Students visited NYC on Friday April 26 as part of the Urban Studies course The Politics of Real Estate with a community learning component. Taught by Kelter Post-Doctoral Fellow Emily Yen, the course
examines the political, social, and economic dimensions of real estate in Hartford and New York. It delves into the tension between use and exchange values and how political context shapes the balance of power between stakeholders in these cities. On the trip, students had the opportunity to learn from non-profit, business, and academic leaders about the various stakeholders affecting real estate in New York.
The first stop was at Vera Institute of Justice, where alum Tyler Nims ’05, Executive Director of the Independent Commission on New York City Criminal Justice and Incarceration Reform, gave a talk about the work of his organization. The organization came out with a report in April 2017 laying out its blueprint for closing Riker’s Island jail complex. The real estate connection of this endeavor is two-fold: First, the commission must work to convince the planning and zoning commissions of New York City’s five boroughs to allow local jails to take the place of jails on remote Riker’s Island. Second, the commission must reimagine a purpose for Riker’s Island if the jail complex were to close. Students asked Nims many questions after his presentation about criminal justice reform and the impact of closing Riker’s Island.
Next, the group stopped at the office of Trustee Jeffrey Kelter ’76 P’18 for lunch and a discussion about his real estate projects. Kelter, who majored in urban studies when it existed at Trinity briefly in the 1970s, related his urban studies experience at Trinity to his real estate career. Several alumni who were involved with the Center for Urban and Global Studies (CUGS) at Trinity College and now live in NYC joined in at this stop. Among the alumni was Ezra Moser ’10, who spoke after Mr. Kelter about his work as a City Planner for the City of New York. Moser said he had always been interested in American cities and completed a self-designed Urban Studies thesis at Trinity. He turned the thesis into a chapter about Portland, ME published in Confronting Urban Legacy about Hartford and New England cities, a book produced by CUGS and co-edited by Nick Bacon’10, who also attended the lunch hosted by Kelter. Ezra also noted that the mentorship of Dean Xiangming Chen and his experience traveling to China with CUGS encouraged him to take a global view of cities. A gift from Jeremy Moser and Laura Kittle, parents of Ezra Moser ’10, helped to support this trip.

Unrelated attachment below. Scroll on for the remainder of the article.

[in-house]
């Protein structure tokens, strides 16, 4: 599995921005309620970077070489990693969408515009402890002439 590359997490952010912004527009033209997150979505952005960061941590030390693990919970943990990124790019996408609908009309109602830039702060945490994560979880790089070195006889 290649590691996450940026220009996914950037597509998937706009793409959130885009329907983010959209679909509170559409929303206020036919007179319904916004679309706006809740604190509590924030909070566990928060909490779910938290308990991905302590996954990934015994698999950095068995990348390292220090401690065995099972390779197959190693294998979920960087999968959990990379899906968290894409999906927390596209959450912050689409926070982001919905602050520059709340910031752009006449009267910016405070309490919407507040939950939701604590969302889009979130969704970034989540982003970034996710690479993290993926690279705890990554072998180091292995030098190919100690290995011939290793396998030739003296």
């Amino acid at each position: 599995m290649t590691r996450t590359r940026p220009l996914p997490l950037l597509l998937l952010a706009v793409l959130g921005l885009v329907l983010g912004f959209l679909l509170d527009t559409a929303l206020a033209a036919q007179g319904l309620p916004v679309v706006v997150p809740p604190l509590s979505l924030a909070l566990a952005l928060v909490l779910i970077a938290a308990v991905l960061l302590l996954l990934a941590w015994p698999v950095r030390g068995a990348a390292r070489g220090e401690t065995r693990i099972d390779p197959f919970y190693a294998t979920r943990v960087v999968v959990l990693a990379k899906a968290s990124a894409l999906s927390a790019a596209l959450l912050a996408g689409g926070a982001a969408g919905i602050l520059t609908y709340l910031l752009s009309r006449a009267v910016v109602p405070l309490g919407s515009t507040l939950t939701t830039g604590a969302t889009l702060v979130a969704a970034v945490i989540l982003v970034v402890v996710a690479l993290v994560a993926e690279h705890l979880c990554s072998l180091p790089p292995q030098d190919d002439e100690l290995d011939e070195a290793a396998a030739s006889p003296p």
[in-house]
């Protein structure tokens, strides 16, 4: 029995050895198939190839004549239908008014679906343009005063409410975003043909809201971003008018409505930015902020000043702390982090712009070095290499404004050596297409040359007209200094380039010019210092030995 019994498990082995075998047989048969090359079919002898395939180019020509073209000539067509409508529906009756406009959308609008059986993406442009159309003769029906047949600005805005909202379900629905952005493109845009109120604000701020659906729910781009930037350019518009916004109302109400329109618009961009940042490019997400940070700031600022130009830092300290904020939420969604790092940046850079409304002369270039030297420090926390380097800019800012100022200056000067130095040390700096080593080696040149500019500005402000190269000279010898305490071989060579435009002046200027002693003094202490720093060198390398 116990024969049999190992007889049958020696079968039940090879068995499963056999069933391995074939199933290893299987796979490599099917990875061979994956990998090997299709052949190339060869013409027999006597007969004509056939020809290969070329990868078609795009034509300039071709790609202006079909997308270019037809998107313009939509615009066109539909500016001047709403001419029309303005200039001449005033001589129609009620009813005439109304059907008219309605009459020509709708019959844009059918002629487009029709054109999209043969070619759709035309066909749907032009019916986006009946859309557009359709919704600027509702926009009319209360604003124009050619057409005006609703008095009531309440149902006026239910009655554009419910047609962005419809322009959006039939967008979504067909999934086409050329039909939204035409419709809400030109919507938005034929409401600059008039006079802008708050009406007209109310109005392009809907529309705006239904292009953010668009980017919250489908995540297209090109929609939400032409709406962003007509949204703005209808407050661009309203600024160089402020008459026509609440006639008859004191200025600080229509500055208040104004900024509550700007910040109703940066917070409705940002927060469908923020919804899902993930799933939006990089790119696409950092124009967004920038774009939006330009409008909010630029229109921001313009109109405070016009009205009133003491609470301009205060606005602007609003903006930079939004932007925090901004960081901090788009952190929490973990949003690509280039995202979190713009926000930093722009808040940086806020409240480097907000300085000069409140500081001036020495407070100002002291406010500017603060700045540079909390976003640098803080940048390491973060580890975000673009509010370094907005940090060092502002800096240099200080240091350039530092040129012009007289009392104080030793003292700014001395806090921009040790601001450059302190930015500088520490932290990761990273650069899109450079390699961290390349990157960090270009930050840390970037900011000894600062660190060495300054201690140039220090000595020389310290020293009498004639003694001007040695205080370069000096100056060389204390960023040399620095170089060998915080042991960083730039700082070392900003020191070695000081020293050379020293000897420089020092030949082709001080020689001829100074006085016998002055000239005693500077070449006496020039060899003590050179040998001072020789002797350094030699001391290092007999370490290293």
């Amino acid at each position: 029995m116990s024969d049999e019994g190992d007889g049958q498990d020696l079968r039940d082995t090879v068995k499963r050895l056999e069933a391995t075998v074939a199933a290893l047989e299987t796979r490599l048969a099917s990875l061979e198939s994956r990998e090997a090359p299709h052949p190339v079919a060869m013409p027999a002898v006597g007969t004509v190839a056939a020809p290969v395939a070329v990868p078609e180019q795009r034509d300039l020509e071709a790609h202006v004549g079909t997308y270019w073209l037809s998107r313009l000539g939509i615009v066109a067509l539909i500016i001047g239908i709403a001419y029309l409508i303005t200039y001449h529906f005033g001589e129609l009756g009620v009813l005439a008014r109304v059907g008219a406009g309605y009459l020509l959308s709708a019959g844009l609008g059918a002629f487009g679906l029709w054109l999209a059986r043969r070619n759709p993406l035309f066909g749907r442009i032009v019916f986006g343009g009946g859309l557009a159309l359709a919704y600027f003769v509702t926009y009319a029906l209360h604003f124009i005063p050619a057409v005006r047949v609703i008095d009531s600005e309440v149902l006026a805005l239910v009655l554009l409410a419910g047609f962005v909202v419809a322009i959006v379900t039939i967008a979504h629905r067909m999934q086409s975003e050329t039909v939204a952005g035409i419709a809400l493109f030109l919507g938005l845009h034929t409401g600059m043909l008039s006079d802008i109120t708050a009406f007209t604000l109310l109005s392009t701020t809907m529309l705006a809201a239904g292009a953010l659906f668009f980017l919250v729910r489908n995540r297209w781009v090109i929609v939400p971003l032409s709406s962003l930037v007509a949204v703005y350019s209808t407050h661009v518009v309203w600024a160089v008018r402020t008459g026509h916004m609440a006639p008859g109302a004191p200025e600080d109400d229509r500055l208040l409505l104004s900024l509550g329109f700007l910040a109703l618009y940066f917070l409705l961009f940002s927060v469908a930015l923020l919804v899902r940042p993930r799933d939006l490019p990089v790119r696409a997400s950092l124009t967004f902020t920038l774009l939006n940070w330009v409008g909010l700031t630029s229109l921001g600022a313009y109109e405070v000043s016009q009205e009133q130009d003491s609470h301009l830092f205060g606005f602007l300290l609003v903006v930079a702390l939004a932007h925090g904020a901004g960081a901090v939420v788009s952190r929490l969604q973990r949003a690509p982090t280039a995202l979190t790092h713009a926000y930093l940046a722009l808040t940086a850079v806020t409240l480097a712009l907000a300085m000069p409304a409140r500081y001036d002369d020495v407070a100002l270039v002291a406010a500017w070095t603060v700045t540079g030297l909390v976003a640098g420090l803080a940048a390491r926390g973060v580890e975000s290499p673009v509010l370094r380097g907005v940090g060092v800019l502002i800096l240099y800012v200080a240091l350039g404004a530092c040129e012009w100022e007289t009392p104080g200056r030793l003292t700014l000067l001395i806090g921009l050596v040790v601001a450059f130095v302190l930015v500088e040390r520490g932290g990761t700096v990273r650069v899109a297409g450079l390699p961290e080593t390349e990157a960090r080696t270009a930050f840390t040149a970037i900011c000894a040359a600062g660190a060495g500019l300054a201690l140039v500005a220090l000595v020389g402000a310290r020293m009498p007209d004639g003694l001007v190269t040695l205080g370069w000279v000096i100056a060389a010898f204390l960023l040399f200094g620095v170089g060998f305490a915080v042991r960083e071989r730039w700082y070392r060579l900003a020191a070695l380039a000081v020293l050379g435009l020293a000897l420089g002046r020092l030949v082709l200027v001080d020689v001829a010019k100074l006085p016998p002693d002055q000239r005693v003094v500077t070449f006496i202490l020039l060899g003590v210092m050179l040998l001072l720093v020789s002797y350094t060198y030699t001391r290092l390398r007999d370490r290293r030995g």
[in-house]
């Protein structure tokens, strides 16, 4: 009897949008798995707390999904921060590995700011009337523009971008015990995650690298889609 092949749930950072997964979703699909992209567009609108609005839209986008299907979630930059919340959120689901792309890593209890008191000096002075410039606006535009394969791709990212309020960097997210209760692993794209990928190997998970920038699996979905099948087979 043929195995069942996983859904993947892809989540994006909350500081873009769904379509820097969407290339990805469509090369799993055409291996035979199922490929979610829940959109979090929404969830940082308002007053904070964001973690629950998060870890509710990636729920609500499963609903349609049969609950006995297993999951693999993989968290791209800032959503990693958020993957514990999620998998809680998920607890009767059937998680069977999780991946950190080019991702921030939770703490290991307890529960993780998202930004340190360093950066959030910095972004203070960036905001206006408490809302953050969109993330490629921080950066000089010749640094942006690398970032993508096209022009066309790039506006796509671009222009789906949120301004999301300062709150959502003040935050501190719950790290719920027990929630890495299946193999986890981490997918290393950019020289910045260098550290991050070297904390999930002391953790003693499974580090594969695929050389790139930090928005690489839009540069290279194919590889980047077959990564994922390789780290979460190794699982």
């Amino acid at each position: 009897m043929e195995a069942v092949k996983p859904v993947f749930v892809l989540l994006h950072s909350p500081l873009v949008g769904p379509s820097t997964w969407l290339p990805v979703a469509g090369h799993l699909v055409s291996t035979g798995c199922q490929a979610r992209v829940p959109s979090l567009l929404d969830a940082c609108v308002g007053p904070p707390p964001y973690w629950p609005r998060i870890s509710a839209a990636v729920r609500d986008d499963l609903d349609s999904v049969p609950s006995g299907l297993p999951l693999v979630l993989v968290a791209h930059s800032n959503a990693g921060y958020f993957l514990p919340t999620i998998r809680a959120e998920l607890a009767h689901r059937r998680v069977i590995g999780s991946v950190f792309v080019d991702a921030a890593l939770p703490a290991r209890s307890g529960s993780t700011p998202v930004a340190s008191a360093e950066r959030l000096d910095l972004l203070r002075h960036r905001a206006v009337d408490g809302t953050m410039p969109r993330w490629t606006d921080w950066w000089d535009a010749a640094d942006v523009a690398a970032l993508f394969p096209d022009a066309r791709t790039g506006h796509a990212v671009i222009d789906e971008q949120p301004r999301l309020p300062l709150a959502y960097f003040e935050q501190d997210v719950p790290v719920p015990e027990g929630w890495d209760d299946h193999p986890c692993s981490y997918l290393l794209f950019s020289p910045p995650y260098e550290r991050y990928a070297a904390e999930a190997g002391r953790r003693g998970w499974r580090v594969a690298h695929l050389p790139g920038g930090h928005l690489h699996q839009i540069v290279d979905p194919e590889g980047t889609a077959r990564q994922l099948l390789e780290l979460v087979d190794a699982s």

The group was also joined by Sharon Zukin, Professor of Sociology at Brooklyn College and the CUNY Graduate Center, a distinguished scholar on modern urban life and a collaborator of the book Global Cities, Local Streets with Dean Chen. Zukin spoke about the disparity in income and housing costs in NYC and pointed to a few current debates in the city. One debate she highlighted was questions surrounding whether the Elizabeth Street Garden in Nolita (the neighborhood North of Little Italy) should be preserved as community green space or be developed by the city as subsidized housing for elderly LGBTQ+ residents.
Students were able to get another perspective on real estate in New York at their final stop, an apartment building recently built by Michael Fascitelli, father of Jack Fascitelli ’19, an Urban Studies major. Fascitelli and others involved in the project gave students a tour of the building, speaking to the many facets of real estate development in New York from the regulatory and zoning aspects to considering how to build community spaces. The building, named Henry Hall, is located a couple of blocks from the mega real estate project Hudson Yards and Fascitelli spoke to how his company was one of many developing real estate in the area in anticipation of the opening of Hudson Yards.
Students left New York after hearing numerous perspectives on real estate in New York, having added rich experiential knowledge to the urban topics they are learning about in the classroom.